Among the artistic wonders from the North Palace of the Assyrian king Ashurbanipal (r. 668-631 B.C.) is a relief sculpture called The Dying Lion (ca. 645-640 B.C.). It portrays the intentional slaughter of a massive feline wounded by an arrow during a royal hunt. Lunging forward, the maimed beast violently spews forth streams of blood from its gaping mouth. In Assyrian culture, lions represented forces opposed to the accomplishments of urban society. Artistic renderings of them being killed by Assyrian monarchs suggest the king's triumph over such perceived forces of evil. The Dying Lion joins other palace reliefs, precious ivories, bronze, ceramic and glass bowls and vessels, clay cuneiform tablets, cylinder seals and statuary from the Ninth to the Seventh Centuries B.C. in Art and Empire: Treasures from Assyria in the British Museum.
"Art and Empire: Treasures from Assyria in the British Museum" is open from April 2 through September 30, 2007 at the Museo Arqueologico Provincial de Alicante, Dr. Gómez Ulla Square, 03013 Alicante, Spain (Telephone: 965 149 000; Website). The museum is open Tuesday to Saturday from 11:00 AM to 2:00 PM and 6:00 PM to 12:00 Midnight and Sunday from 11:00 AM to 2:00 PM.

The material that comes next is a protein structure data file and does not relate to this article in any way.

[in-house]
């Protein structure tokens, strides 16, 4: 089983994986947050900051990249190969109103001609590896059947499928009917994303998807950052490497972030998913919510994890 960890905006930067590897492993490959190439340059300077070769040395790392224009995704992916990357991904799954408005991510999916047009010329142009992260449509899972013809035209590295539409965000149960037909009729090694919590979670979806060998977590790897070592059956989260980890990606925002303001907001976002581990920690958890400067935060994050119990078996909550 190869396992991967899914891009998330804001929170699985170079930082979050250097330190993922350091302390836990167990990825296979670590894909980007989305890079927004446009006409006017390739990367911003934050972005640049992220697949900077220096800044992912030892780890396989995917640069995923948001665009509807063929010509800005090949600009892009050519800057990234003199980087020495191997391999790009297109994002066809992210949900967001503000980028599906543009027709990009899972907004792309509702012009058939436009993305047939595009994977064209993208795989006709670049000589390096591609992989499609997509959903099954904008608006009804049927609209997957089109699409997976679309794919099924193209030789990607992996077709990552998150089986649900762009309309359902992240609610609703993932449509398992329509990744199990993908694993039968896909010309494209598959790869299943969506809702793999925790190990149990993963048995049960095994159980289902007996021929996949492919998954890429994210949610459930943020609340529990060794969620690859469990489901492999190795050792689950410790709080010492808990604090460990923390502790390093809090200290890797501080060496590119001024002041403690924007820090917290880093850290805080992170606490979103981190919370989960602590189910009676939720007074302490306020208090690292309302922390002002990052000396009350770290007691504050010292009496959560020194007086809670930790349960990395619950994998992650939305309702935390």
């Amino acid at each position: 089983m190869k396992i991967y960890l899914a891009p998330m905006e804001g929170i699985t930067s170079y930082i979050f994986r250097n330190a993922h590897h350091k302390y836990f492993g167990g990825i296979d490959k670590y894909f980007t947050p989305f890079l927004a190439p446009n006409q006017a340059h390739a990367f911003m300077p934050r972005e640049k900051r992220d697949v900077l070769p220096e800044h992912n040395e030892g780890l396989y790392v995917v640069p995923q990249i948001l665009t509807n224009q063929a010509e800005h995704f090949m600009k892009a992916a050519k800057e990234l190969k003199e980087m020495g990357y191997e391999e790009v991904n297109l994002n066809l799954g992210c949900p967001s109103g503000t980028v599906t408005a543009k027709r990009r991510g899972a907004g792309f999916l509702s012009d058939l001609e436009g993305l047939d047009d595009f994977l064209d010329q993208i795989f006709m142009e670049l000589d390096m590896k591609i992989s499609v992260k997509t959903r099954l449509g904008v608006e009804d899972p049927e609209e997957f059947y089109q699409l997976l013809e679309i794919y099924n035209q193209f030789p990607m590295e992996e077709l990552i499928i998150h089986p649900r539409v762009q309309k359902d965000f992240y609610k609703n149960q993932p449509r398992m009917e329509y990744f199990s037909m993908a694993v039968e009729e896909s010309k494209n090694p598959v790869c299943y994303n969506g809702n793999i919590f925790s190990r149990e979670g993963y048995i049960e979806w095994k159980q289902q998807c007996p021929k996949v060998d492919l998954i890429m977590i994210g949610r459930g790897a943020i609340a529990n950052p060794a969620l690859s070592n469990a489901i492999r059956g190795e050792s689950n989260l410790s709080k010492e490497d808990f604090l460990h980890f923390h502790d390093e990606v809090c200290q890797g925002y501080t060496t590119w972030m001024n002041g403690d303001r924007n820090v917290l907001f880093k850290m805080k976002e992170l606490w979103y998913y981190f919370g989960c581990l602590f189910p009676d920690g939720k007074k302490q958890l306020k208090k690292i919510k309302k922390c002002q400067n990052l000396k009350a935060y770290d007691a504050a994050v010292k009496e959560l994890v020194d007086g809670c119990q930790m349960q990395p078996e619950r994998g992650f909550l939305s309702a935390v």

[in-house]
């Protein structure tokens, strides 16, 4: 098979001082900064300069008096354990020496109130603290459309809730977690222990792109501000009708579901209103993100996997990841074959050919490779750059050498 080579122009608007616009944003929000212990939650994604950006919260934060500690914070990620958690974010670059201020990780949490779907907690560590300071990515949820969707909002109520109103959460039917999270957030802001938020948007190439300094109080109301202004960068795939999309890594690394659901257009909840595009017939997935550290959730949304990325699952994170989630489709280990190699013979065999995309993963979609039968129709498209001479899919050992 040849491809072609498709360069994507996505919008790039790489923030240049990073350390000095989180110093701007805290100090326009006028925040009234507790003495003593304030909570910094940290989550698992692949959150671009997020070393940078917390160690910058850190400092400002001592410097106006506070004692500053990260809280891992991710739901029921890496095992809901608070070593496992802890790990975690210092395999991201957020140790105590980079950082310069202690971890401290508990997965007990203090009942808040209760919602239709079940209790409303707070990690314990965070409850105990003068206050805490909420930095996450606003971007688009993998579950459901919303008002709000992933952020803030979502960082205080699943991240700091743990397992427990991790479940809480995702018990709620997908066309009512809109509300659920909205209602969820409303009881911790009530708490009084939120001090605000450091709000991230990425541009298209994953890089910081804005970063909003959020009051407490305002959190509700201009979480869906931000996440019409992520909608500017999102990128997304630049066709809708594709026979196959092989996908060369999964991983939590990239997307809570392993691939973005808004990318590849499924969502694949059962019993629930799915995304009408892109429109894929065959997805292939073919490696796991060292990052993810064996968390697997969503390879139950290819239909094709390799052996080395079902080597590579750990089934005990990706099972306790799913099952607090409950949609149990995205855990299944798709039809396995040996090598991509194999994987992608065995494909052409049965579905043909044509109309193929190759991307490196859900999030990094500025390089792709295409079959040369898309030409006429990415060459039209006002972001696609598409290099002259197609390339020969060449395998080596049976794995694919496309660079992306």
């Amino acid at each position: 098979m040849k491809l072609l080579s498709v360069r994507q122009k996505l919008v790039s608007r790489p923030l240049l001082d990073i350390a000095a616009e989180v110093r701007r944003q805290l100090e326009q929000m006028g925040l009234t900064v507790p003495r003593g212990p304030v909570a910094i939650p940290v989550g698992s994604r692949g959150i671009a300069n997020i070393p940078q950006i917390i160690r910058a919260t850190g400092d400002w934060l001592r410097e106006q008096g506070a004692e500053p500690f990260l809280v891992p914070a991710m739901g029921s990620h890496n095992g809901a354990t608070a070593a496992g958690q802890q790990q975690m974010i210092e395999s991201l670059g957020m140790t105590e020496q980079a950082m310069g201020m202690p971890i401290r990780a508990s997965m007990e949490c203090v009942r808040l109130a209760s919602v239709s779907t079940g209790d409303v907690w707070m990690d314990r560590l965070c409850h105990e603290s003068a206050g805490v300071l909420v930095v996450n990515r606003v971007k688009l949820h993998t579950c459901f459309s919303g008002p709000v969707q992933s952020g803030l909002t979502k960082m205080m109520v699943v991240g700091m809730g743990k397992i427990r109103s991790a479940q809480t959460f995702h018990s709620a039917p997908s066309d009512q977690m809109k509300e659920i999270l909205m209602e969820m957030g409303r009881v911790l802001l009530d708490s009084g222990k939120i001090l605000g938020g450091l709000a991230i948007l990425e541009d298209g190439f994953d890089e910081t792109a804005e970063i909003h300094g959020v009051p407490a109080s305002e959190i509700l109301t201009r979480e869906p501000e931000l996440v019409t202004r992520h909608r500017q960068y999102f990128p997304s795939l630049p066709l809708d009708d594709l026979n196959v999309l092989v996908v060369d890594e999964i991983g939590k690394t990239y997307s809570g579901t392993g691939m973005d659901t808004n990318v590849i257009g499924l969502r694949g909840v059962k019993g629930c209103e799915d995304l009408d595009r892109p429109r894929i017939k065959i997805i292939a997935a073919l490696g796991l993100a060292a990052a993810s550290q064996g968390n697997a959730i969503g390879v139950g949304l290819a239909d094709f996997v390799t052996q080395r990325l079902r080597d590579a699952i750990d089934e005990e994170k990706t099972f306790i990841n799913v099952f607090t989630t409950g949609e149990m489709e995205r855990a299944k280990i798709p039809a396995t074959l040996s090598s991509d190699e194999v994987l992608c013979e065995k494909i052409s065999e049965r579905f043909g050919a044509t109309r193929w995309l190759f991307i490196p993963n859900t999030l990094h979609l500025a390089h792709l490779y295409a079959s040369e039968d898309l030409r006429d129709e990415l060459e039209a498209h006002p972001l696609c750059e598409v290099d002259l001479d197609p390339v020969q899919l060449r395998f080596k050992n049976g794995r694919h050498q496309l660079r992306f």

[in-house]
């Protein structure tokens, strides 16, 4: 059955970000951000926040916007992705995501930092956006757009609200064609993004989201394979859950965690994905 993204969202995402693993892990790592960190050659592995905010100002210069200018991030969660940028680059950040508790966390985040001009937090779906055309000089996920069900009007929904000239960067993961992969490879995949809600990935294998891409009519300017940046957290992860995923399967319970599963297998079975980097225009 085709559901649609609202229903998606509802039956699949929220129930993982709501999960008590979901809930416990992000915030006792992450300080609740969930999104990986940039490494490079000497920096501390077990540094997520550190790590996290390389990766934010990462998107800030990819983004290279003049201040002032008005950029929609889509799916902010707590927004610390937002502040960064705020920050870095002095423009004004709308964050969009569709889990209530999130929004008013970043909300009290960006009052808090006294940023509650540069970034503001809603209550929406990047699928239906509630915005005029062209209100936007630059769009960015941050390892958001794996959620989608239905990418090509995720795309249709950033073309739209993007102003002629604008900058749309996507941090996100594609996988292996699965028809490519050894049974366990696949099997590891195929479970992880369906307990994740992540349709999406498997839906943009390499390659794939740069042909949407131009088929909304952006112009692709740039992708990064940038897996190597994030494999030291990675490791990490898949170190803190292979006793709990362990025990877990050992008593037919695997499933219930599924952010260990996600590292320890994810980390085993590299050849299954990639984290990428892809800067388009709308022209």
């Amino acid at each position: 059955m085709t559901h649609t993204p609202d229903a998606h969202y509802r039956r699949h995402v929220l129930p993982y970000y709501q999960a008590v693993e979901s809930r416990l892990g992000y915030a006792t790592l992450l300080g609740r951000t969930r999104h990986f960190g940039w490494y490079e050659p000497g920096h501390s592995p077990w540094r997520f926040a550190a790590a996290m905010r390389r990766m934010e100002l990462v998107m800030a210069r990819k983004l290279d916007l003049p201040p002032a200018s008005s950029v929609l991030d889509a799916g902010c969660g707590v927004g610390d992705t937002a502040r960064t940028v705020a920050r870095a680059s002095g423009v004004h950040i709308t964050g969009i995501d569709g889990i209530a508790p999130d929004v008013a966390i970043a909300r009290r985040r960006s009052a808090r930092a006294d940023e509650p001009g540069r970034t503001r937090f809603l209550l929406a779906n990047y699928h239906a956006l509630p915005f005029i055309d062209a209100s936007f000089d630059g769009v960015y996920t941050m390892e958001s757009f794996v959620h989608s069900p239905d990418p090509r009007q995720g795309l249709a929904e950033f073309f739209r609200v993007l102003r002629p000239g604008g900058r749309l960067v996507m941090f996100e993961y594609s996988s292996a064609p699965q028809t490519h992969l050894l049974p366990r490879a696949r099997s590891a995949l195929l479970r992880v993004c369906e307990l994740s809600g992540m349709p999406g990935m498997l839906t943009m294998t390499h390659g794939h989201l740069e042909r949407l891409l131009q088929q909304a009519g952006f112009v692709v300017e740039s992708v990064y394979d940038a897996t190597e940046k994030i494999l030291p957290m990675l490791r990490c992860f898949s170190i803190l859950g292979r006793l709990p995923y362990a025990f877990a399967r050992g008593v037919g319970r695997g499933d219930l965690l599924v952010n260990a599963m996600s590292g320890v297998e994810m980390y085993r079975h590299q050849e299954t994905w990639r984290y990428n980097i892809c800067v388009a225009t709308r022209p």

This picture comes from one of the many special art exhibitions available to you during Summer 2007. To view the full list of shows, please see this page.
Stan Parchin, Senior Correspondent for Museums and Special Exhibitions, is a specialist in ancient, late-medieval and Renaissance art and history, and a regular contributor to About Art History. You may read all of his Special Exhibition and Catalogue Reviews here.